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A hi-tech revolution is coming

Credit: Yuriko Nakao Reuters

By Khanya Vilakazi 

The world is on the cusp of a hi-tech revolution that is profoundly altering the way we live and work. This revolution will permanently alter our fundamental perception of work and, most notably, our ability to trade time and skill for money. However, one thing is clear: the response to this change must be integrated and comprehensive. And it must be now.

In 2015, the World Economic Forum (WEF) used the phrase the Fourth Industrial Revolution for the sweeping changes that are the result of technology. A report, by Professor Klaus Schwab, founder and executive chairman of the WEF, predicted that there are 7.1 million job losses expected over the next five years. This projection further erodes the already scarred South African labour landscape.

The First Industrial Revolution used water and steam power to mechanise production. The Second used electric power to create mass production. The Third used electronics and information technology to automate production. The Fourth Industrial Revolution is building on the Third. This digital revolution is characterised by a blending of technologies and affects every industry.

In terms of this trend, technological innovation will lead to long-term gains in efficiency and productivity. However, this revolution will yield greater inequality, particularly in its potential to disrupt labour markets. As automation substitutes for labour across the entire economy, the net displacement of workers by machines will stretch the gap between returns to capital and returns to labour.

Substitute workers

Already, in 2012 Momentum Machines built a robot that can make, wrap and bag 360 individually customised hamburgers in an hour. Contrast that with one burger in eight minutes by a team of McDonald’s human staff. This device is clearly not meant to make employees more efficient, but to substitute them completely, disrupting the job market altogether.
I am certain that talent, more than capital, will represent the critical factor of production. This will give rise to a dichotomy job market that is polarised into “low-skill/low-pay and high-skill/high-pay” spheres, as articulated by Professor Klaus Schwab. Talent management will be the key to survival for businesses, big or small.

The greatest challenge for institutions of higher learning in such a swiftly evolving social and economic environment is how to transfer knowledge and skills to students that will serve these institutions in the long-term when the pace of change is astounding.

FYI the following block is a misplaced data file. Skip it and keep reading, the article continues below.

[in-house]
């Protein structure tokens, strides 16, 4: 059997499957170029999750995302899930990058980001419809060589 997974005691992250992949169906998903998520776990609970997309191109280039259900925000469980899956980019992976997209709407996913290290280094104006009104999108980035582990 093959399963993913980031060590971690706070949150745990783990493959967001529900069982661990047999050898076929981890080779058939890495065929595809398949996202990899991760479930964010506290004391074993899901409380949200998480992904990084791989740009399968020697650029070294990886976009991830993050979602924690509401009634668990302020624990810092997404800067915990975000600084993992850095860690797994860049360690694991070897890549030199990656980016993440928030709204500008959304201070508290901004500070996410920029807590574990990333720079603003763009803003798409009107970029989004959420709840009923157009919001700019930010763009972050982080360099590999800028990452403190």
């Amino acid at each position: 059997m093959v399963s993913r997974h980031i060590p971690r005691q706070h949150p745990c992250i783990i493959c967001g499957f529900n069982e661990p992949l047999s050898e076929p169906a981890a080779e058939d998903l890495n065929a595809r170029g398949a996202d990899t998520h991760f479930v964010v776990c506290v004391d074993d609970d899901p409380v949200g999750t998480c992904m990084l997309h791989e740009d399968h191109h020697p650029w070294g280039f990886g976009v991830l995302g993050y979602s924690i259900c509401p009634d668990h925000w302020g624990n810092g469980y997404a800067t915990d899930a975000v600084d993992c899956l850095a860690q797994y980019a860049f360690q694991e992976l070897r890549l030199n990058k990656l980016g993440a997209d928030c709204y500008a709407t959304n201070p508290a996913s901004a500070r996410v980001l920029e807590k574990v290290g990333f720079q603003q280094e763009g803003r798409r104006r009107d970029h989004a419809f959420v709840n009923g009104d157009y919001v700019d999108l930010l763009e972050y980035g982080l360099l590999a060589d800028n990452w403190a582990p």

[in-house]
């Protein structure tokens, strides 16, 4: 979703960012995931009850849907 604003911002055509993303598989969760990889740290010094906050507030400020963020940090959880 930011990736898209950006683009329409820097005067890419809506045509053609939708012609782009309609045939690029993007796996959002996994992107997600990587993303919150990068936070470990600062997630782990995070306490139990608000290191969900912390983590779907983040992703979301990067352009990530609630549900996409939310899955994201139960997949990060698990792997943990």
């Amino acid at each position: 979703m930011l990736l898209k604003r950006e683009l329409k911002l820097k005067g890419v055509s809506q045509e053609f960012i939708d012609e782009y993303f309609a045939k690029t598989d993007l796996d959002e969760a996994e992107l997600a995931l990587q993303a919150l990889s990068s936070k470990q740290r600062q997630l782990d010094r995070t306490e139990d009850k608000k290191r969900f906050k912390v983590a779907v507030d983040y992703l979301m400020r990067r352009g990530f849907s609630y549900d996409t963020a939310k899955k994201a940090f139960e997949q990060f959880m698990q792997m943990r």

The South African government, its Sector Education and Training Authorities, training committees and other policy makers must rethink the skills strategies that are failing to prepare the workforce for the supersonic pace of change that is unsettling every industry and dictating every aspect of how we work and how we live. More than 35 percent of the skills considered important in today’s workforce will have changed within five years.

This calls for training institutions to remodel training if some occupations will significantly change or altogether disappear by the time the students graduate. Today’s challenges demand mastery of facts or concepts.

At the same time, fixed-job descriptions are becoming obsolete and employees will now be required to perform functions outside of their former job descriptions.
We have heard a growing outcry about the quality of our artisans (and in other occupations), despite very impressive academic records. This, then, begs the question: are we training people for a world that no longer exists?

The Fourth Industrial Revolution affirms that knowledge is no longer an end in itself, but rather a resource which should be used to create new knowledge.
The bottom line, however, is still the same: business leaders and senior executives need to understand their changing environment, challenge the assumptions of their operating teams, and relentlessly and continuously innovate.

Today, in our volatile and digital world, there is unrecognised risk in not taking risks, especially to adapt to the Fourth Industrial Revolution, and perhaps the Fifth one that may catch some organisation off guard.

Khanya Vilakazi is the Human Capital and Skills Development Manager at the Steel and Engineering Industries Federation of Southern Africa.

This piece appear nationally in Business Report

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